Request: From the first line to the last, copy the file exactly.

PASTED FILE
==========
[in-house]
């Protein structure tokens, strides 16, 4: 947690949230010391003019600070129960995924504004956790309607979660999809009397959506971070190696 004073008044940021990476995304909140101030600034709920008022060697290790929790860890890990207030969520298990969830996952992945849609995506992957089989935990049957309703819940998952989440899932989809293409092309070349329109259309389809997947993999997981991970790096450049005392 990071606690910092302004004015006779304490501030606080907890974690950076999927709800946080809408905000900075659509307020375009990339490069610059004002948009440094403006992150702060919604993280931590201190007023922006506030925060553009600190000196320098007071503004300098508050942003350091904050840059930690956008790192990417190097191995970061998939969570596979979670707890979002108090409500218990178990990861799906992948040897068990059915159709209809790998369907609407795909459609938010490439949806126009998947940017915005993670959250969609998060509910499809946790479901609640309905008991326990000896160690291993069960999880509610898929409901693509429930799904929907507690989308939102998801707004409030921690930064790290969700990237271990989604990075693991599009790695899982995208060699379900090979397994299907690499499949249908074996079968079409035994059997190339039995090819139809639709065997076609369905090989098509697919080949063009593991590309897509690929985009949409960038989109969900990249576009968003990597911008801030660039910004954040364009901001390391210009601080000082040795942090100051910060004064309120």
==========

[in-house]
């Protein structure tokens, strides 16, 4: 947690949230010391003019600070129960995924504004956790309607979660999809009397959506971070190696 004073008044940021990476995304909140101030600034709920008022060697290790929790860890890990207030969520298990969830996952992945849609995506992957089989935990049957309703819940998952989440899932989809293409092309070349329109259309389809997947993999997981991970790096450049005392 990071606690910092302004004015006779304490501030606080907890974690950076999927709800946080809408905000900075659509307020375009990339490069610059004002948009440094403006992150702060919604993280931590201190007023922006506030925060553009600190000196320098007071503004300098508050942003350091904050840059930690956008790192990417190097191995970061998939969570596979979670707890979002108090409500218990178990990861799906992948040897068990059915159709209809790998369907609407795909459609938010490439949806126009998947940017915005993670959250969609998060509910499809946790479901609640309905008991326990000896160690291993069960999880509610898929409901693509429930799904929907507690989308939102998801707004409030921690930064790290969700990237271990989604990075693991599009790695899982995208060699379900090979397994299907690499499949249908074996079968079409035994059997190339039995090819139809639709065997076609369905090989098509697919080949063009593991590309897509690929985009949409960038989109969900990249576009968003990597911008801030660039910004954040364009901001390391210009601080000082040795942090100051910060004064309120």